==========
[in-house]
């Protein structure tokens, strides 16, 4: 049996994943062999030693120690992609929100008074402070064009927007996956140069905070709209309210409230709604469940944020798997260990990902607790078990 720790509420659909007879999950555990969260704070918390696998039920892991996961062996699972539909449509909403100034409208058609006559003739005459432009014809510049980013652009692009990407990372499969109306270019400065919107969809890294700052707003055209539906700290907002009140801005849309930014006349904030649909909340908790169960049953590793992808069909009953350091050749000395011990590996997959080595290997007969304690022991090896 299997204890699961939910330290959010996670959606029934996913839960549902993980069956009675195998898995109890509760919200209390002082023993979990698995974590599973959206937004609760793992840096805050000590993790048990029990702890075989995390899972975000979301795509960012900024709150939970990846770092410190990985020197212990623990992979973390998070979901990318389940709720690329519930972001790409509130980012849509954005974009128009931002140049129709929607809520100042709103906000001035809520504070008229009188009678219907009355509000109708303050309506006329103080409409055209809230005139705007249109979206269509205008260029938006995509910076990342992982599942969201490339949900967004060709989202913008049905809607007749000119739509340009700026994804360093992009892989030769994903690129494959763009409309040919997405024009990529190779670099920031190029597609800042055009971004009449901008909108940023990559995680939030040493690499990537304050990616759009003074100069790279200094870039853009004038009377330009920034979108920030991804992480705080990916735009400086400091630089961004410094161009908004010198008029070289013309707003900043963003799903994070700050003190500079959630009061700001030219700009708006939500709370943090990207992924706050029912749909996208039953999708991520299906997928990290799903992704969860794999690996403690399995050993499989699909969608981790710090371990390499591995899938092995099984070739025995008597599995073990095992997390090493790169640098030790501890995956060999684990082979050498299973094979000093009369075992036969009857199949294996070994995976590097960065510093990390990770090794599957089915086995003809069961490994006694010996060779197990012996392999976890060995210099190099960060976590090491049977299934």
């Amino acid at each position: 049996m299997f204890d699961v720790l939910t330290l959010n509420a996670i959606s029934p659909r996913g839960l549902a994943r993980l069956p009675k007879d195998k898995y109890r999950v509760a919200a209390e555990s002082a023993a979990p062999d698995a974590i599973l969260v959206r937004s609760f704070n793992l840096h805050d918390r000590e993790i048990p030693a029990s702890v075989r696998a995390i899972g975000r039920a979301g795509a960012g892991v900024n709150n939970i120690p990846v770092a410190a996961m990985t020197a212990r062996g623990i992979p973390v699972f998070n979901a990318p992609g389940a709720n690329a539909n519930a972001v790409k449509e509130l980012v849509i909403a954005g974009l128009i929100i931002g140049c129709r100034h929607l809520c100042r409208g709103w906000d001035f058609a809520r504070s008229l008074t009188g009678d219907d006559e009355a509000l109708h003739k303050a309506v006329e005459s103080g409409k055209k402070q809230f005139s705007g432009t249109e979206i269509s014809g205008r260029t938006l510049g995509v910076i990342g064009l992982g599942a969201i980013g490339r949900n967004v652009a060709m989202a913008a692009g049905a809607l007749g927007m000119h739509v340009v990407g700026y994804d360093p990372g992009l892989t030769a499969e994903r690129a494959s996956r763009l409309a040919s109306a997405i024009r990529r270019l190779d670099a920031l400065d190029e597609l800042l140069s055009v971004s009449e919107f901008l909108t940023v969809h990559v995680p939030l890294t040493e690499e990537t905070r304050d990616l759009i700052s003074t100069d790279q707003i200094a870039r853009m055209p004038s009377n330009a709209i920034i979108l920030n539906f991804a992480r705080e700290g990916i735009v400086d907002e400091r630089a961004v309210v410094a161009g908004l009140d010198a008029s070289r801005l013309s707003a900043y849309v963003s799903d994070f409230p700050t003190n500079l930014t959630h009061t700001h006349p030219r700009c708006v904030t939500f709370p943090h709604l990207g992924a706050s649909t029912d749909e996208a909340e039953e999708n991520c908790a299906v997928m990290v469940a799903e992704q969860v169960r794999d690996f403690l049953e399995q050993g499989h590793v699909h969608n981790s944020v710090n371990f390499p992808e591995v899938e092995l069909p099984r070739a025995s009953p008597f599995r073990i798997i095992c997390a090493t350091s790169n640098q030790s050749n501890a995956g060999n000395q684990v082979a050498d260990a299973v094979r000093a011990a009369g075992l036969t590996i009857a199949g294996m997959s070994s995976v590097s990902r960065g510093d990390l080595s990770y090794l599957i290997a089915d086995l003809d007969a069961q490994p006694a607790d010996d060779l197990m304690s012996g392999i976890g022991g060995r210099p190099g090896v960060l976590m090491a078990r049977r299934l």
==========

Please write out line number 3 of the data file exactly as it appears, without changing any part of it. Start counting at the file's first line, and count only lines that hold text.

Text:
């Amino acid at each position: 049996m299997f204890d699961v720790l939910t330290l959010n509420a996670i959606s029934p659909r996913g839960l549902a994943r993980l069956p009675k007879d195998k898995y109890r999950v509760a919200a209390e555990s002082a023993a979990p062999d698995a974590i599973l969260v959206r937004s609760f704070n793992l840096h805050d918390r000590e993790i048990p030693a029990s702890v075989r696998a995390i899972g975000r039920a979301g795509a960012g892991v900024n709150n939970i120690p990846v770092a410190a996961m990985t020197a212990r062996g623990i992979p973390v699972f998070n979901a990318p992609g389940a709720n690329a539909n519930a972001v790409k449509e509130l980012v849509i909403a954005g974009l128009i929100i931002g140049c129709r100034h929607l809520c100042r409208g709103w906000d001035f058609a809520r504070s008229l008074t009188g009678d219907d006559e009355a509000l109708h003739k303050a309506v006329e005459s103080g409409k055209k402070q809230f005139s705007g432009t249109e979206i269509s014809g205008r260029t938006l510049g995509v910076i990342g064009l992982g599942a969201i980013g490339r949900n967004v652009a060709m989202a913008a692009g049905a809607l007749g927007m000119h739509v340009v990407g700026y994804d360093p990372g992009l892989t030769a499969e994903r690129a494959s996956r763009l409309a040919s109306a997405i024009r990529r270019l190779d670099a920031l400065d190029e597609l800042l140069s055009v971004s009449e919107f901008l909108t940023v969809h990559v995680p939030l890294t040493e690499e990537t905070r304050d990616l759009i700052s003074t100069d790279q707003i200094a870039r853009m055209p004038s009377n330009a709209i920034i979108l920030n539906f991804a992480r705080e700290g990916i735009v400086d907002e400091r630089a961004v309210v410094a161009g908004l009140d010198a008029s070289r801005l013309s707003a900043y849309v963003s799903d994070f409230p700050t003190n500079l930014t959630h009061t700001h006349p030219r700009c708006v904030t939500f709370p943090h709604l990207g992924a706050s649909t029912d749909e996208a909340e039953e999708n991520c908790a299906v997928m990290v469940a799903e992704q969860v169960r794999d690996f403690l049953e399995q050993g499989h590793v699909h969608n981790s944020v710090n371990f390499p992808e591995v899938e092995l069909p099984r070739a025995s009953p008597f599995r073990i798997i095992c997390a090493t350091s790169n640098q030790s050749n501890a995956g060999n000395q684990v082979a050498d260990a299973v094979r000093a011990a009369g075992l036969t590996i009857a199949g294996m997959s070994s995976v590097s990902r960065g510093d990390l080595s990770y090794l599957i290997a089915d086995l003809d007969a069961q490994p006694a607790d010996d060779l197990m304690s012996g392999i976890g022991g060995r210099p190099g090896v960060l976590m090491a078990r049977r299934l």